Time to tread carefully on the Peninsula

Author: Liang Tuang Nah, RSIS

During the 23rd Winter Olympic Games held in South Korea, North Korea tried to rehabilitate its dismal international image by improving relations with the South. In addition to arranging a summit with South Korean President Moon Jae-in, North Korean Leader Kim Jong-un expressed interest in meeting US President Donald Trump and signalled that he would be willing to denuclearise if the national security of North Korea could be assured.

South Korean delegation led by Unification Minister Cho Myoung-gyon cross the concrete border as they leave after their meeting at the truce village of Panmunjom, North Korea, 29 March 2018 (Photo: Reuters/Yonhap).

The apparent olive branches extended from Kim to both Moon and Trump have led to popular speculation of an end to tensions on the Korean Peninsula and even expectations of negotiated progress towards North Korean denuclearisation. But without significant and irreversible demonstrations of sincerity on Pyongyang’s part, such optimism might end in disappointment.

The Moon administration was wise to accept a North–South summit as it ensures that North Korea will be on its best behaviour and not attempt missile launches, nuclear detonations or any other form of military adventurism in the near future. Yet even as the international community enjoys the easing of Korean tensions, it would be irrational to expect that these recent events signal a permanent change in Pyongyang’s policies.

North–South summit diplomacy makes for good publicity but little else.

The two previous North–South summits were held in 2000 and 2007 between former South Korean presidents Kim Dae-jung and Roh Moo-hyun respectively going to Pyongyang to meet with former North Korean leader Kim Jong-il. Roughly two years after the first summit, the United States detected that North Korea was secretly enriching uranium, violating the spirit of the 1994 Agreed Framework that froze North Korea’s nuclear program. This led to the collapse of the framework and increased tensions.

As for after the 2007 summit, Pyongyang’s second nuclear test in 2009 showed that Seoul–Pyongyang apex diplomacy does not leave a lasting impact on the Kim dynasty’s calculus. With this history in mind, South Korean President Moon Jae-in should think long and hard about how to maximise any returns from a summit with the North.

Unless North Korea is prepared to make sizeable and permanent concessions promoting peace on the Korean Peninsula, including denuclearisation, the upcoming Moon–Kim summit will only be a propaganda victory for Pyongyang. And while no serving US president has ever held a summit with any of the Kims, the evidence from past Seoul–Pyeongyang meetings does not support optimism regarding irreversible North Korean denuclearisation.

The history of arms negotiations with North Korea show that it is only willing to negotiate when it is subjected to significant economic duress and is seeking a way out of its predicament. So it would be counterproductive to ease pressure just when coercive measures are starting to bear fruit.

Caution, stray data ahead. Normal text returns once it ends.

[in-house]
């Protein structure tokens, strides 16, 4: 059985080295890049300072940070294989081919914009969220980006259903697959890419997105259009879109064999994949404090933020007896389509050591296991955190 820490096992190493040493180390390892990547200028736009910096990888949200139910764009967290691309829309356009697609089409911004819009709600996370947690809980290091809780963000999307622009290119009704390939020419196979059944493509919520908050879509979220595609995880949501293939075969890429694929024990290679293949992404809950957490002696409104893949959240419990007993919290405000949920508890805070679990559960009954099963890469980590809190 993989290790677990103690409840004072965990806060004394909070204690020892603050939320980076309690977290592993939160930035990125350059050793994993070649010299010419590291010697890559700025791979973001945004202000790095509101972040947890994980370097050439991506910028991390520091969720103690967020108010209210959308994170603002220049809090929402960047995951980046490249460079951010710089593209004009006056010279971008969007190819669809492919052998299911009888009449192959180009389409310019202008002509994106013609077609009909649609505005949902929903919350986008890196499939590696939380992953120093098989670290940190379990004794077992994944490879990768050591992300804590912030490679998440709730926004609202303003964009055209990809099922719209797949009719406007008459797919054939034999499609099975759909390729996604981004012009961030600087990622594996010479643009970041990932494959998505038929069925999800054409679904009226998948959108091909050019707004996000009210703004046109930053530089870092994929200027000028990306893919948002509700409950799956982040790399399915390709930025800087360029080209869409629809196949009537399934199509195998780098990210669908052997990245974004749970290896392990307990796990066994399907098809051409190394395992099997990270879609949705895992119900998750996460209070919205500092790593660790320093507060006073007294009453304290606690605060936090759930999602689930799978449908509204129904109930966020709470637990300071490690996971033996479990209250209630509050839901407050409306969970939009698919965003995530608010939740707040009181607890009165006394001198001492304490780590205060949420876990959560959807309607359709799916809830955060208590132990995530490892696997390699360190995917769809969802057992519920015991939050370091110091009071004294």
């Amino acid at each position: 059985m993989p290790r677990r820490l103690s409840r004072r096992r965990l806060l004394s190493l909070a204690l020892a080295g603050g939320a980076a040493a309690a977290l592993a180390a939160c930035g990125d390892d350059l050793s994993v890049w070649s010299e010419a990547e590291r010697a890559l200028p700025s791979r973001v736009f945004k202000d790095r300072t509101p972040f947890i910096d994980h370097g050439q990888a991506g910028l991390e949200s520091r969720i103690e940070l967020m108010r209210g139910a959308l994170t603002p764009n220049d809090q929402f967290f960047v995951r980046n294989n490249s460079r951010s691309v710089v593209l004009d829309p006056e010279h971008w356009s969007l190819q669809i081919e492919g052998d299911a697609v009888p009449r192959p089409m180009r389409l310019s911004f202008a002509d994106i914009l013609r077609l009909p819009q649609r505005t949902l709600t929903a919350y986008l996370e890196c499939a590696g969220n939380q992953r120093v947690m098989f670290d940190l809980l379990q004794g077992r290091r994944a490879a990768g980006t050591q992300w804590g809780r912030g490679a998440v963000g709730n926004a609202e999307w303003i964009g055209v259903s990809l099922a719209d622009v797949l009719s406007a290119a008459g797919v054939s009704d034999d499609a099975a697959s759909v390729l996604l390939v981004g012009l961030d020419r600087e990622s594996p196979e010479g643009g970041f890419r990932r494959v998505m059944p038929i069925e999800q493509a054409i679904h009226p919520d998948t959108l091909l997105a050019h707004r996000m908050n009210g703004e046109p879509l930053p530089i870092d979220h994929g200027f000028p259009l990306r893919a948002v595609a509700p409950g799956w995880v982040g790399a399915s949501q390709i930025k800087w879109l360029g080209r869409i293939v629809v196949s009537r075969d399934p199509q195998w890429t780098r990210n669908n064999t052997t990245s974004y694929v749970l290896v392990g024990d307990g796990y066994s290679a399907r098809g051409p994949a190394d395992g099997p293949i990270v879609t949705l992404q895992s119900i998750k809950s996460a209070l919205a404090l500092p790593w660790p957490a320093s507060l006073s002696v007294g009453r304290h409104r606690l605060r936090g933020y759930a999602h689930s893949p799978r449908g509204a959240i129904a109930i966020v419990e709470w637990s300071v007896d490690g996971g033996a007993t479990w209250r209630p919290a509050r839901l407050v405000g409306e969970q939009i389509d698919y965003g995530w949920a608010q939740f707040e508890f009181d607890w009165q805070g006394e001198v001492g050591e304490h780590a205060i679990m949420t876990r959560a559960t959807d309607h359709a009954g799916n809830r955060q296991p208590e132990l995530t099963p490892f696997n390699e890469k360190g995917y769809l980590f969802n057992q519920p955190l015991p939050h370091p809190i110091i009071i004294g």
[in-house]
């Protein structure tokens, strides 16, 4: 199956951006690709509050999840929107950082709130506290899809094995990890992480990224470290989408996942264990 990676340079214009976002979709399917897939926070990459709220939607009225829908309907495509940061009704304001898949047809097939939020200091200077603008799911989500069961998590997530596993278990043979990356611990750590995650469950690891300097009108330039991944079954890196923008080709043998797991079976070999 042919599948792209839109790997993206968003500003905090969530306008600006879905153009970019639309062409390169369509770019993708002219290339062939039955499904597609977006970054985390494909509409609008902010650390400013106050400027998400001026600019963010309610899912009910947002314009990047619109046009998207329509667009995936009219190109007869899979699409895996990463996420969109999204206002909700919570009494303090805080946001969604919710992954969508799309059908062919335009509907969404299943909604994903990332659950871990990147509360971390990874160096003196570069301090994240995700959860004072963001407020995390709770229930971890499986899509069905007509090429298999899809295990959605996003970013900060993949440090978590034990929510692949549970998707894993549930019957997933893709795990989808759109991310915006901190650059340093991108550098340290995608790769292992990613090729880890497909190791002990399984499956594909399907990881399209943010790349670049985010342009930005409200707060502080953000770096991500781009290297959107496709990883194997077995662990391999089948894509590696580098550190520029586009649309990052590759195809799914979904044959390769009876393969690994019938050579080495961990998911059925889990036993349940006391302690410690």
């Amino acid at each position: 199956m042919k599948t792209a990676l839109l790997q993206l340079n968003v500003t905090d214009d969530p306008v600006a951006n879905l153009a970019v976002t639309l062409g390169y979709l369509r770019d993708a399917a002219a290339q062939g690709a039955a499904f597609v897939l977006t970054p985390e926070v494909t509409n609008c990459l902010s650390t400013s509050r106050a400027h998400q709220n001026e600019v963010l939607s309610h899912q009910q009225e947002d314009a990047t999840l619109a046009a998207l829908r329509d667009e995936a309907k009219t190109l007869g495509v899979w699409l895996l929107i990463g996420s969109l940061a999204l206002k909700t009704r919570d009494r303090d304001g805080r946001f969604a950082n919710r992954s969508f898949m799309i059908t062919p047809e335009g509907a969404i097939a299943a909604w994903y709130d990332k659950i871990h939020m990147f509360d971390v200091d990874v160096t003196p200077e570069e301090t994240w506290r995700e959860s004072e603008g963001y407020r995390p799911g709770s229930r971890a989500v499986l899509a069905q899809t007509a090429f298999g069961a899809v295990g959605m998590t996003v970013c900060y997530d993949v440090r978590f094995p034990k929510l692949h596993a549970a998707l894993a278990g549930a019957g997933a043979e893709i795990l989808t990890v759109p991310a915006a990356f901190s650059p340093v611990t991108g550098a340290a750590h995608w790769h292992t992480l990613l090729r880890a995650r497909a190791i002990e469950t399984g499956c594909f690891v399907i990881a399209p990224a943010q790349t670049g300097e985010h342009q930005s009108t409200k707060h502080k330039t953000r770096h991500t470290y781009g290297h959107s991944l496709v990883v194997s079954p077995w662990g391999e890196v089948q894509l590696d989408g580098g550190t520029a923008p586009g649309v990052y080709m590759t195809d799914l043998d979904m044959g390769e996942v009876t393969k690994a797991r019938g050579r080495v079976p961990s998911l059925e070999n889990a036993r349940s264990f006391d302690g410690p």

Two examples support this stand. First, when the Cold War ended, both Russia and China curtailed North Korean aid. This sent the North Korean economy into a tailspin. It had halved in size by 1999. When coupled with a series of natural disasters from 1995–97 that destroyed farmland and coal mines, the resulting famine killed 3 million people. These events encouraged Pyongyang to negotiate, and in September 1999 it agreed to a provisional moratorium on missile tests for a relaxation of US economic sanctions.

Second, in 2007 the US blacklisted the Macanese bank Banco Delta Asia, pressuring the bank into freezing US$25 million of North Korean funds due to money laundering charges. This deprived Kim Jong-il of a potential slush fund with which to ensure the loyalty of his generals and closed off avenues by which Pyongyang could access the international financial system, since Banco Delta Asia, along with other previously North Korean friendly banks, began to shun the North in order not to be shut off from the US financial system.

Consequently, the Kim regime was willing to negotiate a de-escalatory quid pro quo. In return for releasing Pyongyang’s frozen funds, supplying North Korea with fuel and delisting the North as a state sponsor of terrorism, Kim Jong-il froze North Korea’s nuclear program, demolished a cooling tower at its Yongbyon nuclear reactor and released nuclear program-related documents to Washington.

Since agreeing to insubstantial ‘progress’ on nuclear disarmament in return for relief from pressure is part of Pyongyang’s modus operandi, presidents Moon and Trump should exercise utmost circumspection towards the Kim regime’s diplomatic guile and steadfastly uphold denuclearisation sanctions along with the international community. Even as policy doves hope that a grand bargain can be struck either in the Moon–Kim or Trump–Kim summit, we should not count on Kim having a nuclear disarmament epiphany.

Now’s not the time to go wobbly on Pyongyang.

Liang Tuang Nah is a Research Fellow of the Military Studies Programme at the Institute of Defence and Strategic Studies, within the S Rajaratnam School of International Studies (RSIS), Nanyang Technological University.